Services have been held across the globe in commemoration of the thousands who died during the First World War’s Gallipoli Campaign.
The tens of thousands who died and fought were remembered during a poignant ceremony staged at Whitehall’s Cenotaph, attended by the Queen, other senior members of the royal family, Prime Minister David Cameron and top military figures.
The Queen was the first to lay a wreath at the iconic monument in memory of the Anzac (Australian and New Zealand Army Corps) forces who stormed Turkish beaches in 1915.
The outdoor service was also attended by the Duke of Edinburgh, Duke of Cambridge, Deputy Prime Minister Nick Clegg, Labour leader Ed Miliband and descendants of the troops who took part in the offensive.
The land campaign launched by Allied forces 100 years ago today on Turkey’s Gallipoli peninsula was designed to be a decisive blow aimed at knocking the Turks out of the war.
But eight horror-filled months later, and at a cost to both sides of an estimated 145,000 lives, the Allies pulled out, having failed in their objective.
In the shadow of the Cenotaph those gathered listened as buglers from the Band of Her Majesty’s Royal Marines sounded The Last Post a few moments after Big Ben tolled the last stroke of 11am.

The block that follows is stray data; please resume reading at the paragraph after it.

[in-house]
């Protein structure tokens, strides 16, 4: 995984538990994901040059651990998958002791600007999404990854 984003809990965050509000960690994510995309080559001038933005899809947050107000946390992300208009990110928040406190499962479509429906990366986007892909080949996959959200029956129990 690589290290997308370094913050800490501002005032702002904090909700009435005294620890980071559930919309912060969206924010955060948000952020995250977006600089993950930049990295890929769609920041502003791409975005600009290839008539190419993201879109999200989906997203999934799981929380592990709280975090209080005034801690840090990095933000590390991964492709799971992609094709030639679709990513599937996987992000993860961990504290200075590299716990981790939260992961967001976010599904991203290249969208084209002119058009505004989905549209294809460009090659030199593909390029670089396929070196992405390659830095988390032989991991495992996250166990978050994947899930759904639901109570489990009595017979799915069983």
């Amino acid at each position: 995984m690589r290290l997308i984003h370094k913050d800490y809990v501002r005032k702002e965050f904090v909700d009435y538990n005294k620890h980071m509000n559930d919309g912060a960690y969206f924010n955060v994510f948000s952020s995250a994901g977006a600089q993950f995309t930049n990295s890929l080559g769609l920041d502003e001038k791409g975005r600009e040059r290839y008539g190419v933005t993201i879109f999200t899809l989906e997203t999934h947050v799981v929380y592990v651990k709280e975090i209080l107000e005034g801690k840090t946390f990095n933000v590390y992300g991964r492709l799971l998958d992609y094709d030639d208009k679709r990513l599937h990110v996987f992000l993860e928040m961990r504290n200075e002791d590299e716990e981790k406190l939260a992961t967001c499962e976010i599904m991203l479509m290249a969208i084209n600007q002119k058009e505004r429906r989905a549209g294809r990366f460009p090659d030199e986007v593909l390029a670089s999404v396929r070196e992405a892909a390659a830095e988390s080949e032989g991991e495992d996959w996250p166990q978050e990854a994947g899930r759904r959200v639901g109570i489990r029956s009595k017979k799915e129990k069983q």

The Queen and those around her stood motionless in quiet reflection as they observed two minutes’ silence as London traffic rumbled by in neighbouring streets.
The head of state placed the first wreath near the base of the Cenotaph and she paused for a moment to bow her head before making her way back to her place.
Mr Cameron followed laying his own floral tribute as did a number of senior ministers and George Brandis, Australia’s Attorney General, and David Carter MP, Speaker of the New Zealand House of Representatives.
During the service, the famous verse from Laurence Binyon’s poem For The Fallen, which begins with the memorable line “They shall grow not old, as we that are left grow old”, was read by 22-year-old Michael Toohey.
Mr Toohey’s great great uncle Private Thomas Toohey was serving with the Royal Dublin Fusiliers when he was killed in action during a Gallipoli landing at V Beach, Cape Helles on April 25 1915 aged 22.
More than half a million Commonwealth and Irish soldiers fought during the eight-month long Gallipoli Campaign 400,000 from Britain, 15,000 from Ireland and 140,000 drawn from the modern nations of Australia, New Zealand, Canada, Sri Lanka and the Indian sub-continent.
Almost 36,000 Commonwealth servicemen are buried or commemorated on Gallipoli, including nearly 25,000 members of British and Irish forces, over 7,200 of Australian units, more than 2,300 of New Zealand forces, and more than 1,500 members of the Indian Army.
Gallipoli was a defining moment in the history of Australia and New Zealand and helped to forge the nations’ identities and create the “Anzac spirit” of endurance, courage, ingenuity, good humour, and mateship.
The date the campaign began – April 25 – is commemorated every year as Anzac Day which has become a day when Aussies and Kiwis remember all their forces who have served and died.
Gallipoli has become a place of pilgrimage for young Antipodeans who want to trace the footsteps of relatives.